- FELT PADS FOR THE FEET OF THEIR FURNITURE
These aren’t as cheap as you’d expect, but my hardwood floors were just refinished three years ago, and I’d rather spend $10 than wonder whether the tenants will worry about the floors
- ONE SET OF KEYS PER PERSON, PLUS ONE EXTRA
They’ll probably make an extra set if I don’t provide them with one; at least this way I’ll know how many keys are out there floating around. My tenants need a whopping total of four keys, so I also make them a little color-coded “key” to which key is for what door (I use those little multi-colored star stickers that your grade school teacher put on your spelling tests.)
- THE OBLIGATORY LEAD PAINT PAMPHLET
No one ever reads this, but I’m obligated by law to provide it. Basically, its a government-issued pamphlet that says not to lick the walls, because housing built before 1978 could have lead-based paint on the walls, which is particularly harmful to children and pregnant women. I print out a copy from the CD that came with my landlord bible, Every Landlord’s Legal Guide. You can also download a copy online, from the EPA’s website.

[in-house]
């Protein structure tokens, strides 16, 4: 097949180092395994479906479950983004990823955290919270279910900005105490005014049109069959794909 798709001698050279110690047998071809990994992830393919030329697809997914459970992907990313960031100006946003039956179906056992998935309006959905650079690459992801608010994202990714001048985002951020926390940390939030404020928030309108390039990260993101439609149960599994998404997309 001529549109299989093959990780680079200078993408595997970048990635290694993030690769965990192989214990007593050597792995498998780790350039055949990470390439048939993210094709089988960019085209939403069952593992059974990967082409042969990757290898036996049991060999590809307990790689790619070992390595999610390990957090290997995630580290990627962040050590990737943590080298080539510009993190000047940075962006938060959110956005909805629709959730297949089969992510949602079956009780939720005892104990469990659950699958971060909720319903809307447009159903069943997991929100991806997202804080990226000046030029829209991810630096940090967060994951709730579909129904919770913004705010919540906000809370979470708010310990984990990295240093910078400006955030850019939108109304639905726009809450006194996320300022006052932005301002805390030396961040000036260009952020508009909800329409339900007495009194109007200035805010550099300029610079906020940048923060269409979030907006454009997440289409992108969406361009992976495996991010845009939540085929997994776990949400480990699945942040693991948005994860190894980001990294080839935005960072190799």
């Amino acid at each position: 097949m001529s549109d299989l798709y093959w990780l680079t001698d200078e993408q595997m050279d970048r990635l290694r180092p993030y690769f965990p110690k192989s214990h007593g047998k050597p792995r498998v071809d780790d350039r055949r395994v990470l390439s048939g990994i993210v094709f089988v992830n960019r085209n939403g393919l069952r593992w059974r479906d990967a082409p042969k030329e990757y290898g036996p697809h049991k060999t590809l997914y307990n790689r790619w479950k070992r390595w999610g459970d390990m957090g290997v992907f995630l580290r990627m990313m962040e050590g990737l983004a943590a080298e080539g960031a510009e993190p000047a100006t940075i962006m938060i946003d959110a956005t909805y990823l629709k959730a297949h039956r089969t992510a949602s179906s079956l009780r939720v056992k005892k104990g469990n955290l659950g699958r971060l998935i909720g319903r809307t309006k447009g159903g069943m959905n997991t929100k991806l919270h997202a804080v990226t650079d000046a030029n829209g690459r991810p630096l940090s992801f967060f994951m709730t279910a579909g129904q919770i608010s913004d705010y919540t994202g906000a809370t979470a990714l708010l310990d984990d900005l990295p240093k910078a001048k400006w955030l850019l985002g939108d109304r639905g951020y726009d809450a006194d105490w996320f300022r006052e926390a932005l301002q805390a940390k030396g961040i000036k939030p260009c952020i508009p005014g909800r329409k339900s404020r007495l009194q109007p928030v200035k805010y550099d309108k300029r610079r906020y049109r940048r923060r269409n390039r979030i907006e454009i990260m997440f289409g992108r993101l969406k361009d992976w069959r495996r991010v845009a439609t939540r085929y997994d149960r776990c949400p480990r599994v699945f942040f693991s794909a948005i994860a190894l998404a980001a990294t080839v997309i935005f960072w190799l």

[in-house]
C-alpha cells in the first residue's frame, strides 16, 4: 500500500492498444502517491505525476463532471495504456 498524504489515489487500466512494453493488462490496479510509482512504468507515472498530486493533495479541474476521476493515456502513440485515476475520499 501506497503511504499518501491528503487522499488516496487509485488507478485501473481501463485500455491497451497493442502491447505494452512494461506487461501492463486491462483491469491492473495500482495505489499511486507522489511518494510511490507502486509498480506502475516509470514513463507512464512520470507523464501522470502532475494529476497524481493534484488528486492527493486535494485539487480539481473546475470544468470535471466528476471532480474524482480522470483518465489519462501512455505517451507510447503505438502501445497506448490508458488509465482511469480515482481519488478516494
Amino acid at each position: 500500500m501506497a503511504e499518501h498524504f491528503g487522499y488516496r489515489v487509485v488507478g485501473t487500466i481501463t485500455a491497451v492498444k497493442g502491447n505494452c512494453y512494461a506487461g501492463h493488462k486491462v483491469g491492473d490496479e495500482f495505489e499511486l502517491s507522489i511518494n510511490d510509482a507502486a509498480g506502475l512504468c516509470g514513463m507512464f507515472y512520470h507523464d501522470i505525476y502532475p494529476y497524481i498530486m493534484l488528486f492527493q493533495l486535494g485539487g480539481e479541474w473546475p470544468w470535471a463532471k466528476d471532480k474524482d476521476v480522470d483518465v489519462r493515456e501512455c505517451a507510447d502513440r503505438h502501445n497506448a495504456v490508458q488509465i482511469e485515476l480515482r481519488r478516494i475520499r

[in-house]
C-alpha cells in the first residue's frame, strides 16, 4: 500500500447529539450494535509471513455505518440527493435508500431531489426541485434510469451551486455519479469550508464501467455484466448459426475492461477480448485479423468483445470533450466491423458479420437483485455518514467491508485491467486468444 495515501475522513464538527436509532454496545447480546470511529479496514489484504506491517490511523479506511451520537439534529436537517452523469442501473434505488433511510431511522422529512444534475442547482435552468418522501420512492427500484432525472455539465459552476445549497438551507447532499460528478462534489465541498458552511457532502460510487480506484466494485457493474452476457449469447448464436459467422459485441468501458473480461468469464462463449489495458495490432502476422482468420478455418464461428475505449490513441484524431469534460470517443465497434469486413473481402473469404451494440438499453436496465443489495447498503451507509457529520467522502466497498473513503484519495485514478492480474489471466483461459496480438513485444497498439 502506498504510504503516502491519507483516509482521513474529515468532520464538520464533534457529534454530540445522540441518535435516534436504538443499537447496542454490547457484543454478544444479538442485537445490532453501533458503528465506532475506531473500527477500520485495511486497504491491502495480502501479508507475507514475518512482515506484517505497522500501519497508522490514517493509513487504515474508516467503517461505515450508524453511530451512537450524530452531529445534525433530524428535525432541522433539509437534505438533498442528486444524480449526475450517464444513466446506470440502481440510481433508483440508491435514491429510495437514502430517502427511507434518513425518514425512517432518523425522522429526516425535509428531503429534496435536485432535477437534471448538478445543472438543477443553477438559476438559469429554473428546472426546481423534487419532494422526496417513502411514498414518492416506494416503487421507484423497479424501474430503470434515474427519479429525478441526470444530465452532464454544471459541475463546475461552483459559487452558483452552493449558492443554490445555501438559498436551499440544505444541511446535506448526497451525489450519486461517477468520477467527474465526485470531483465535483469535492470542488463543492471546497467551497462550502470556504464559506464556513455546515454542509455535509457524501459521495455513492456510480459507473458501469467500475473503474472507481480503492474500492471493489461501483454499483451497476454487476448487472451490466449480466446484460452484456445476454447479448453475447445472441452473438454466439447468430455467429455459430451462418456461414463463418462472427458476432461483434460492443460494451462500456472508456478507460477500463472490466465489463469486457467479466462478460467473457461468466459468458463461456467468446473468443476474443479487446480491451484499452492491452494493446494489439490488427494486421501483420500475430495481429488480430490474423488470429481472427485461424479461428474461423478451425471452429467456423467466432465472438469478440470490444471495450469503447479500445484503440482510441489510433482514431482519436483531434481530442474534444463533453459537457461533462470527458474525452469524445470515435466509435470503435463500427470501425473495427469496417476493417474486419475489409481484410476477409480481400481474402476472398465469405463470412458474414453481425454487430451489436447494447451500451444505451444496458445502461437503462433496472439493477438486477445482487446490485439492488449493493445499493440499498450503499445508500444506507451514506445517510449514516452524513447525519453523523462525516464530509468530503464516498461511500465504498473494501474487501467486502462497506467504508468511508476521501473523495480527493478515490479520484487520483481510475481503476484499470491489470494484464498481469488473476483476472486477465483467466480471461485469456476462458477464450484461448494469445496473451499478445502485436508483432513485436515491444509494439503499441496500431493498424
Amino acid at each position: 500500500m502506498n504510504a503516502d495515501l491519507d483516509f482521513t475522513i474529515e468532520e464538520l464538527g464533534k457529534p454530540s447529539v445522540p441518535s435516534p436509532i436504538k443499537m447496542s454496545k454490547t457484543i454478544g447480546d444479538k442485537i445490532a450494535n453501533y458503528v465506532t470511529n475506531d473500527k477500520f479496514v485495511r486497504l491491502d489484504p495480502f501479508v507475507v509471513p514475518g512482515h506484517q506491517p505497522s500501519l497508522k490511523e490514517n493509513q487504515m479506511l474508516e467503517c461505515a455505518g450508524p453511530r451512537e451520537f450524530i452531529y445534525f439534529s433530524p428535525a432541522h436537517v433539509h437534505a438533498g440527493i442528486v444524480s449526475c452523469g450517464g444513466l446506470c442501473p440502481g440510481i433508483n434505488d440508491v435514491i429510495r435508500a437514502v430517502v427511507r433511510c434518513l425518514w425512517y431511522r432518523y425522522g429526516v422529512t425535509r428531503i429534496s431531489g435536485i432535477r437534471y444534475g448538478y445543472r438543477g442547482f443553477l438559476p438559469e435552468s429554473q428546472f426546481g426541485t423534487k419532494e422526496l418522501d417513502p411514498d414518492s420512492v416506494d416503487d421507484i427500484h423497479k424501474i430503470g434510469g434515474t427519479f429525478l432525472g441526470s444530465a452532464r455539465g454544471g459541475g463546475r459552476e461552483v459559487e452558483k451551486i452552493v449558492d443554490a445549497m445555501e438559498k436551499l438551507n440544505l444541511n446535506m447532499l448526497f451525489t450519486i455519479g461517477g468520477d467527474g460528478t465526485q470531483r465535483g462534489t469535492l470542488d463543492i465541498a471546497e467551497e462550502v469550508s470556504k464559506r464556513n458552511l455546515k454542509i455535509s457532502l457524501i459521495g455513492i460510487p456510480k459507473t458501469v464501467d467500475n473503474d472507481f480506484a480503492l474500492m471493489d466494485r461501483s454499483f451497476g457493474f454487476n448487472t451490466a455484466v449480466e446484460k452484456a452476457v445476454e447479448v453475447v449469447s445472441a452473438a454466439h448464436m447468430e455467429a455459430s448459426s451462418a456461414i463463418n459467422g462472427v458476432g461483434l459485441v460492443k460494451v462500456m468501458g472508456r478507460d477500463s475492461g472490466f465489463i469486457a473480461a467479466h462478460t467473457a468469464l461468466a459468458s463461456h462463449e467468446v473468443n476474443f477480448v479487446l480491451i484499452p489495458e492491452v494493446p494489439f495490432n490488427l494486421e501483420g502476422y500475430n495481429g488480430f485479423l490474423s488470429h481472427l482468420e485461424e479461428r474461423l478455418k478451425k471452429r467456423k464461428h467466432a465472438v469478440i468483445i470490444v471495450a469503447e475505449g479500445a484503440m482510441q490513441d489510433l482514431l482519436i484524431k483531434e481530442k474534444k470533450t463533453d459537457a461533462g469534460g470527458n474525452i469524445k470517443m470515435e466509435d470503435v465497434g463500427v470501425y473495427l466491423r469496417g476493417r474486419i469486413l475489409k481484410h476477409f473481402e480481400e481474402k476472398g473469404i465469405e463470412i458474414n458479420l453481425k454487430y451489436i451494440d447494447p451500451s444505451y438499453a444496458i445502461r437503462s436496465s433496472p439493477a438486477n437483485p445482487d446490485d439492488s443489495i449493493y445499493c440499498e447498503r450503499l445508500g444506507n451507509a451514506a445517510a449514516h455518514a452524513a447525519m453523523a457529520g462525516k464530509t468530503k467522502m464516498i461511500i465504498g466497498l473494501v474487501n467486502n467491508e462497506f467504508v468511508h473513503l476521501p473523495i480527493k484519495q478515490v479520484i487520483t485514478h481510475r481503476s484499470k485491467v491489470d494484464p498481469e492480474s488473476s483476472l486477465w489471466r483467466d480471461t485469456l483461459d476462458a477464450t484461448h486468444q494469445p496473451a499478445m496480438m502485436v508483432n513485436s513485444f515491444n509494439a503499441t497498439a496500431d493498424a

And that’s fancy enough for me. Usually the departing tenants leave some toilet paper in the bathroom, but if they didn’t I replenish that. I also provide directions to the nearest Walmart or Target for any essentials that they discover they need right away. 🙂
If I had more than one unit, I would give my tenants a big checklist for them to mark off the condition of each room, fixture, etc. However, when I’ve done this in the past, they haven’t actually filled it out or turned it in. With one apartment, I know the condition pretty well anyway, so it isn’t really necessary right now.